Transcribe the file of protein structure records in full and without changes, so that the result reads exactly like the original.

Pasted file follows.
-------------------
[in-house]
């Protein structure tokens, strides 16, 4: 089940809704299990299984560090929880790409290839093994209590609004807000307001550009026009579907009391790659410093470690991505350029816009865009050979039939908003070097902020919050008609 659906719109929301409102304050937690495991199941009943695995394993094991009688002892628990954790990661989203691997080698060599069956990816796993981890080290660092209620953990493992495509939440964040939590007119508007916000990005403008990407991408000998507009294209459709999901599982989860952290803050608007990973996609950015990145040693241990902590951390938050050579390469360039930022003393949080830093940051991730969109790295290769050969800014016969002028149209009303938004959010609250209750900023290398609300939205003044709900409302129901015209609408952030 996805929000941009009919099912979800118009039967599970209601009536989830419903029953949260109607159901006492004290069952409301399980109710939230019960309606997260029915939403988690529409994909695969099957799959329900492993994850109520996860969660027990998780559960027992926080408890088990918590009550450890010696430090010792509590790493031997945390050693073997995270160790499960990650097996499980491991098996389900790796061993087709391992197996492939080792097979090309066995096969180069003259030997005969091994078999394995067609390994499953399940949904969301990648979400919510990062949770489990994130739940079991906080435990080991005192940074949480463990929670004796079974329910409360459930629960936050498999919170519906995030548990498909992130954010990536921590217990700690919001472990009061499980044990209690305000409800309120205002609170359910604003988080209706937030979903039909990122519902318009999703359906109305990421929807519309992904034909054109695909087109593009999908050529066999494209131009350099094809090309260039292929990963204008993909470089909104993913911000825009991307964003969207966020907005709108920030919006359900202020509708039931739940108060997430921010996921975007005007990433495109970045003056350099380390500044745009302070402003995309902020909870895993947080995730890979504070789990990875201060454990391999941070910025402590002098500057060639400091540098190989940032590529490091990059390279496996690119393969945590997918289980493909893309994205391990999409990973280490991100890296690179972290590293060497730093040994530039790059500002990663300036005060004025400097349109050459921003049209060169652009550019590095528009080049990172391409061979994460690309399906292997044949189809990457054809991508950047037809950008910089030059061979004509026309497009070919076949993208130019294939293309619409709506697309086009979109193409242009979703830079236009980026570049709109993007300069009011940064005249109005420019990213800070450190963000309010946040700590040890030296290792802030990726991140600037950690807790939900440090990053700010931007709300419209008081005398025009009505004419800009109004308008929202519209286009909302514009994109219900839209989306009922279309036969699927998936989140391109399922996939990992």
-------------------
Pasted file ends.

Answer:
[in-house]
């Protein structure tokens, strides 16, 4: 089940809704299990299984560090929880790409290839093994209590609004807000307001550009026009579907009391790659410093470690991505350029816009865009050979039939908003070097902020919050008609 659906719109929301409102304050937690495991199941009943695995394993094991009688002892628990954790990661989203691997080698060599069956990816796993981890080290660092209620953990493992495509939440964040939590007119508007916000990005403008990407991408000998507009294209459709999901599982989860952290803050608007990973996609950015990145040693241990902590951390938050050579390469360039930022003393949080830093940051991730969109790295290769050969800014016969002028149209009303938004959010609250209750900023290398609300939205003044709900409302129901015209609408952030 996805929000941009009919099912979800118009039967599970209601009536989830419903029953949260109607159901006492004290069952409301399980109710939230019960309606997260029915939403988690529409994909695969099957799959329900492993994850109520996860969660027990998780559960027992926080408890088990918590009550450890010696430090010792509590790493031997945390050693073997995270160790499960990650097996499980491991098996389900790796061993087709391992197996492939080792097979090309066995096969180069003259030997005969091994078999394995067609390994499953399940949904969301990648979400919510990062949770489990994130739940079991906080435990080991005192940074949480463990929670004796079974329910409360459930629960936050498999919170519906995030548990498909992130954010990536921590217990700690919001472990009061499980044990209690305000409800309120205002609170359910604003988080209706937030979903039909990122519902318009999703359906109305990421929807519309992904034909054109695909087109593009999908050529066999494209131009350099094809090309260039292929990963204008993909470089909104993913911000825009991307964003969207966020907005709108920030919006359900202020509708039931739940108060997430921010996921975007005007990433495109970045003056350099380390500044745009302070402003995309902020909870895993947080995730890979504070789990990875201060454990391999941070910025402590002098500057060639400091540098190989940032590529490091990059390279496996690119393969945590997918289980493909893309994205391990999409990973280490991100890296690179972290590293060497730093040994530039790059500002990663300036005060004025400097349109050459921003049209060169652009550019590095528009080049990172391409061979994460690309399906292997044949189809990457054809991508950047037809950008910089030059061979004509026309497009070919076949993208130019294939293309619409709506697309086009979109193409242009979703830079236009980026570049709109993007300069009011940064005249109005420019990213800070450190963000309010946040700590040890030296290792802030990726991140600037950690807790939900440090990053700010931007709300419209008081005398025009009505004419800009109004308008929202519209286009909302514009994109219900839209989306009922279309036969699927998936989140391109399922996939990992």